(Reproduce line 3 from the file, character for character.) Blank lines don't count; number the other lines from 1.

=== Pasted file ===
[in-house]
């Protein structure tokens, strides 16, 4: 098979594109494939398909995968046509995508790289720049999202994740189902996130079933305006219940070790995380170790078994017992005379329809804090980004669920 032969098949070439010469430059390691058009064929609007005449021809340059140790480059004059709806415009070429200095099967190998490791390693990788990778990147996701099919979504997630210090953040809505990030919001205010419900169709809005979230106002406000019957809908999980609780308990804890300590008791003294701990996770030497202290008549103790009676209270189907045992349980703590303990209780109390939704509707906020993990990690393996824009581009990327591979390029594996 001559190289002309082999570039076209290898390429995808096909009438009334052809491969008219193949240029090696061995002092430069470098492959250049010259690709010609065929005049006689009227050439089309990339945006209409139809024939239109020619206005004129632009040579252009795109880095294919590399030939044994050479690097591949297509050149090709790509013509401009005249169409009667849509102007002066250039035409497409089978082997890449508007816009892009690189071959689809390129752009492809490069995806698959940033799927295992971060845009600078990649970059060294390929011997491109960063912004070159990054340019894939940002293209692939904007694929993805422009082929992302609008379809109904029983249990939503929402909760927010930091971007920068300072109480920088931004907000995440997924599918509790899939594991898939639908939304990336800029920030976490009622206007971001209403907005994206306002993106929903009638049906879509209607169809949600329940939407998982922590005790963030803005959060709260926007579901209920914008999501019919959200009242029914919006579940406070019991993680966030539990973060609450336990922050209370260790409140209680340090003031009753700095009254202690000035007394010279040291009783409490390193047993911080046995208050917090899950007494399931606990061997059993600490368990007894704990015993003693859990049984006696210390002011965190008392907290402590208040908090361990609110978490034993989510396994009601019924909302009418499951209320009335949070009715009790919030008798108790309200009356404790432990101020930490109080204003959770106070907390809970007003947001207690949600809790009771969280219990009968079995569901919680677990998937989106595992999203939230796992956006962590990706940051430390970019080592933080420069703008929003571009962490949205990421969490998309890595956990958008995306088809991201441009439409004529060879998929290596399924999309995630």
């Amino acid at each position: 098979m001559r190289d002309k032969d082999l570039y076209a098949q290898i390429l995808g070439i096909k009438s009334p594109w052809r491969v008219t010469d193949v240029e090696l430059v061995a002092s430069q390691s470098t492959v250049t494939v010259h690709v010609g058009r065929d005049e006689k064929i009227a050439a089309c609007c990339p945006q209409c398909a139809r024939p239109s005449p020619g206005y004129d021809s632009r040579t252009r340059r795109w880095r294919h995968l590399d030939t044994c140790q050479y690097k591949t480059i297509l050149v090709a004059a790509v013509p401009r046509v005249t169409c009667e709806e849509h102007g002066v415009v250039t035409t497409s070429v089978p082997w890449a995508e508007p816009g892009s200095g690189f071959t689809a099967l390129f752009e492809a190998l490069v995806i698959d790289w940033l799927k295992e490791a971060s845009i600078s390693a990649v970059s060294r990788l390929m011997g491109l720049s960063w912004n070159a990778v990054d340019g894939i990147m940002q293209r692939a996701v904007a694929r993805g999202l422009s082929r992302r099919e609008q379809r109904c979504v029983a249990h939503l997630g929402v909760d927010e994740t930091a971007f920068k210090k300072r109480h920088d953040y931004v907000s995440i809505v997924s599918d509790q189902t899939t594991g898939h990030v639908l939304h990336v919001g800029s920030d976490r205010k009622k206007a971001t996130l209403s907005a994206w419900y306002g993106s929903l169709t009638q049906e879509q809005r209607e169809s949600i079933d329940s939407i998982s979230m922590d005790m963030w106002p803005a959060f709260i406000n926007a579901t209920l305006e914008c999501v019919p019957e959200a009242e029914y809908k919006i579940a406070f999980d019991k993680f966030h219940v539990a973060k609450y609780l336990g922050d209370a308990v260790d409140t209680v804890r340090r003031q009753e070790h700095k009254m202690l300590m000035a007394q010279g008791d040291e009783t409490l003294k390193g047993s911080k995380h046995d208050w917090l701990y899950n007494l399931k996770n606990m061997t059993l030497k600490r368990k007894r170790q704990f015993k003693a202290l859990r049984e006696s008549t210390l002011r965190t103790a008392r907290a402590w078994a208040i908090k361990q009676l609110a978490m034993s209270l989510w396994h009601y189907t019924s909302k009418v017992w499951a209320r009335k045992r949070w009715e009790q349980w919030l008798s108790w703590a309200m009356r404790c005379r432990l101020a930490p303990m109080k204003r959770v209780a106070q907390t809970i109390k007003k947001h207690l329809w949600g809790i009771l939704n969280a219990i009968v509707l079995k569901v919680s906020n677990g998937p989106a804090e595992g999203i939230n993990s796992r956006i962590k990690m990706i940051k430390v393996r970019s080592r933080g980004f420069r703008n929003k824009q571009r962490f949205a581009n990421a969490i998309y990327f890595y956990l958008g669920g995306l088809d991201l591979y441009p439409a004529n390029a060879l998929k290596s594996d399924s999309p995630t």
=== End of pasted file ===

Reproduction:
């Amino acid at each position: 098979m001559r190289d002309k032969d082999l570039y076209a098949q290898i390429l995808g070439i096909k009438s009334p594109w052809r491969v008219t010469d193949v240029e090696l430059v061995a002092s430069q390691s470098t492959v250049t494939v010259h690709v010609g058009r065929d005049e006689k064929i009227a050439a089309c609007c990339p945006q209409c398909a139809r024939p239109s005449p020619g206005y004129d021809s632009r040579t252009r340059r795109w880095r294919h995968l590399d030939t044994c140790q050479y690097k591949t480059i297509l050149v090709a004059a790509v013509p401009r046509v005249t169409c009667e709806e849509h102007g002066v415009v250039t035409t497409s070429v089978p082997w890449a995508e508007p816009g892009s200095g690189f071959t689809a099967l390129f752009e492809a190998l490069v995806i698959d790289w940033l799927k295992e490791a971060s845009i600078s390693a990649v970059s060294r990788l390929m011997g491109l720049s960063w912004n070159a990778v990054d340019g894939i990147m940002q293209r692939a996701v904007a694929r993805g999202l422009s082929r992302r099919e609008q379809r109904c979504v029983a249990h939503l997630g929402v909760d927010e994740t930091a971007f920068k210090k300072r109480h920088d953040y931004v907000s995440i809505v997924s599918d509790q189902t899939t594991g898939h990030v639908l939304h990336v919001g800029s920030d976490r205010k009622k206007a971001t996130l209403s907005a994206w419900y306002g993106s929903l169709t009638q049906e879509q809005r209607e169809s949600i079933d329940s939407i998982s979230m922590d005790m963030w106002p803005a959060f709260i406000n926007a579901t209920l305006e914008c999501v019919p019957e959200a009242e029914y809908k919006i579940a406070f999980d019991k993680f966030h219940v539990a973060k609450y609780l336990g922050d209370a308990v260790d409140t209680v804890r340090r003031q009753e070790h700095k009254m202690l300590m000035a007394q010279g008791d040291e009783t409490l003294k390193g047993s911080k995380h046995d208050w917090l701990y899950n007494l399931k996770n606990m061997t059993l030497k600490r368990k007894r170790q704990f015993k003693a202290l859990r049984e006696s008549t210390l002011r965190t103790a008392r907290a402590w078994a208040i908090k361990q009676l609110a978490m034993s209270l989510w396994h009601y189907t019924s909302k009418v017992w499951a209320r009335k045992r949070w009715e009790q349980w919030l008798s108790w703590a309200m009356r404790c005379r432990l101020a930490p303990m109080k204003r959770v209780a106070q907390t809970i109390k007003k947001h207690l329809w949600g809790i009771l939704n969280a219990i009968v509707l079995k569901v919680s906020n677990g998937p989106a804090e595992g999203i939230n993990s796992r956006i962590k990690m990706i940051k430390v393996r970019s080592r933080g980004f420069r703008n929003k824009q571009r962490f949205a581009n990421a969490i998309y990327f890595y956990l958008g669920g995306l088809d991201l591979y441009p439409a004529n390029a060879l998929k290596s594996d399924s999309p995630t």